October 2006 | Monitor on Psychology | Vol. 37 No. 9
COVER: Lending a hand: New Orleans 2006
Celebrating a city’s rebirth
The opening session of APA's 2006 Annual Convention honored the rebirth of New Orleans and paid tribute to a child psychology pioneer.
The hard work of healing
Psychologists described efforts to help, services needed and lessons to be learned from Katrina, at APA's 2006 Annual Convention.
Katrina’s cultural lessons
A psychologist recounts how cultural misunderstanding intensified the tragedy of Katrina.
Beyond first aid
Experts shared postdisaster resources and stories of Katrina trauma and resilience.
Schools: A post-Katrina anchor for children
How school constancy and camaraderie help children navigate the stress of uprooted lives.
A hand in rebuilding New Orleans
APA volunteers helped build houses in the upper Ninth Ward.
In search of home
Convention volunteers helped prepare Katrina's lost animals for new homes—and supported their caregivers.
- Psychologist calls for more research on adolescents’ brains
- Workshop focused on resolving conflict among minority groups
- Cognitive therapy shows promise for suicide prevention
- Cyberbullies increasingly target peers online
- Reducing stress helps both brain and body
- Violence in the home takes many forms
- Heterosexual mock jurors prove most punitive in hate crimes against gays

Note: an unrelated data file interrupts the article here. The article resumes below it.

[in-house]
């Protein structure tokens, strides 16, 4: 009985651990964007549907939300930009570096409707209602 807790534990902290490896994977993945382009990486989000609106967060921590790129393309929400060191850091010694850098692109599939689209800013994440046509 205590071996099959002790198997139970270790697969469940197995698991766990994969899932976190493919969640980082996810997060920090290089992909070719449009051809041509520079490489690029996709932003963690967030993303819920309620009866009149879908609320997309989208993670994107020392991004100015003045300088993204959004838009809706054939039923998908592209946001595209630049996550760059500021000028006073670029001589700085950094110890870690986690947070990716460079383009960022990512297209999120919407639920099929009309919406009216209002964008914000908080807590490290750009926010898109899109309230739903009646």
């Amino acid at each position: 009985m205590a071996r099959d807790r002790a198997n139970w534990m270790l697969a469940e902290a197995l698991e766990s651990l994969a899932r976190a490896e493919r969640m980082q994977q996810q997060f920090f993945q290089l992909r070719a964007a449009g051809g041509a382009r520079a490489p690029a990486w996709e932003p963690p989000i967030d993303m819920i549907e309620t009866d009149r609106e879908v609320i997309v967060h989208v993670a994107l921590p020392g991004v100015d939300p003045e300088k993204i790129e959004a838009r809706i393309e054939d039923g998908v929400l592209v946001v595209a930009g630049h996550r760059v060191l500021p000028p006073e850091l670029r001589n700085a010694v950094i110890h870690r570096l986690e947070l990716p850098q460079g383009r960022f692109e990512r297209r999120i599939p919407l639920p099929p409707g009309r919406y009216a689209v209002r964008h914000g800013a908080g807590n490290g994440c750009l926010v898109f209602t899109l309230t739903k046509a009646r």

- Drug abstinence rises with awarding of prizes; value plays role
- Restaurants serve social sustenance
- Ethics workshop focuses on self-care
- Video game magazines may harm boys’ body image
- Drug may accelerate phobia therapy
- APA survey illuminates teacher needs
- A psychologist investigates potential origins of false memories
Collaborating with psychologists around the world can inform and sharpen APA's approach to ethics.
APA's Council of Representatives reaffirmed APA's position on torture and adopted reports on zero tolerance programs, use of psychotropics to treat children and socioeconomic status.
Some convention presenters spoke out against psychologist involvement in military interrogations.
A psychologist finds that what we see often differs from what we think we see.
Attractive faces take less work to process than unattractive ones. The phenomenon may explain why we associate positive attributes with beauty.
Studies hint at possible ways to get off the hedonic treadmill and find lasting happiness.
Brain research indicates putting problems into words eases emotional distress.
Try to meet the community where it is rather than waiting for it to come to you, panelists advised.
Speakers discussed evidence-based treatment of serious mental illness.
Communications technology will open the field of ‘telepsychology,' posing new challenges and questions, said APA's president.
Three generations of mentors and protégés discussed their insights on good mentoring.
Television's Phil McGraw talked about his goal of bringing psychology into the nation's living rooms.
APA honors ‘Brokeback Mountain' screenwriter Diana Ossana for bringing the story to the big screen.
A former APA policy officer summarized psychology's contributions to policy-making that aids children.
Congratulations to the psychologists recognized at APA's 2006 Annual Convention for their outstanding achievements and contributions to psychology.